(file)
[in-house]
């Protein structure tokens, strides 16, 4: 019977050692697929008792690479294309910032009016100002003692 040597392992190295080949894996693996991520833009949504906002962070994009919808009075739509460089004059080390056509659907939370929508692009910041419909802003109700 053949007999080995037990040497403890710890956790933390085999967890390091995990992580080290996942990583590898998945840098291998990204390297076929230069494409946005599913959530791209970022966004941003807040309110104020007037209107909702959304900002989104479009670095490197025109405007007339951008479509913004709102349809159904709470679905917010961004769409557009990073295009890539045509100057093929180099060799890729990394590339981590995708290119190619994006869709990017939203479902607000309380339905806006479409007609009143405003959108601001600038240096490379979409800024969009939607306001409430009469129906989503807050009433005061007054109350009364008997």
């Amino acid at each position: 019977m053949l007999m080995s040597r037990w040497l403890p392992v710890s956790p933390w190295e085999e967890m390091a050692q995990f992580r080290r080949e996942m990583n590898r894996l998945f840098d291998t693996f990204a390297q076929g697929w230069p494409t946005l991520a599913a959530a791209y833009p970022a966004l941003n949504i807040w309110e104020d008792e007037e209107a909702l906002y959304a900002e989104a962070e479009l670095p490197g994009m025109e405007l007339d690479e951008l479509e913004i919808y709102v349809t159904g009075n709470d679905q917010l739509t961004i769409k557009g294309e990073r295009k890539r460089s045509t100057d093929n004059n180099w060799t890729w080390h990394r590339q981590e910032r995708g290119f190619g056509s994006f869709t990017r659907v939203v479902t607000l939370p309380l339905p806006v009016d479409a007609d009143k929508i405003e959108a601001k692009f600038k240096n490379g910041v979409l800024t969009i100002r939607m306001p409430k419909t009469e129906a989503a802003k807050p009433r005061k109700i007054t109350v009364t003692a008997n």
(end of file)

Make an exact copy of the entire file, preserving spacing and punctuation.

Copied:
[in-house]
């Protein structure tokens, strides 16, 4: 019977050692697929008792690479294309910032009016100002003692 040597392992190295080949894996693996991520833009949504906002962070994009919808009075739509460089004059080390056509659907939370929508692009910041419909802003109700 053949007999080995037990040497403890710890956790933390085999967890390091995990992580080290996942990583590898998945840098291998990204390297076929230069494409946005599913959530791209970022966004941003807040309110104020007037209107909702959304900002989104479009670095490197025109405007007339951008479509913004709102349809159904709470679905917010961004769409557009990073295009890539045509100057093929180099060799890729990394590339981590995708290119190619994006869709990017939203479902607000309380339905806006479409007609009143405003959108601001600038240096490379979409800024969009939607306001409430009469129906989503807050009433005061007054109350009364008997």
């Amino acid at each position: 019977m053949l007999m080995s040597r037990w040497l403890p392992v710890s956790p933390w190295e085999e967890m390091a050692q995990f992580r080290r080949e996942m990583n590898r894996l998945f840098d291998t693996f990204a390297q076929g697929w230069p494409t946005l991520a599913a959530a791209y833009p970022a966004l941003n949504i807040w309110e104020d008792e007037e209107a909702l906002y959304a900002e989104a962070e479009l670095p490197g994009m025109e405007l007339d690479e951008l479509e913004i919808y709102v349809t159904g009075n709470d679905q917010l739509t961004i769409k557009g294309e990073r295009k890539r460089s045509t100057d093929n004059n180099w060799t890729w080390h990394r590339q981590e910032r995708g290119f190619g056509s994006f869709t990017r659907v939203v479902t607000l939370p309380l339905p806006v009016d479409a007609d009143k929508i405003e959108a601001k692009f600038k240096n490379g910041v979409l800024t969009i100002r939607m306001p409430k419909t009469e129906a989503a802003k807050p009433r005061k109700i007054t109350v009364t003692a008997n």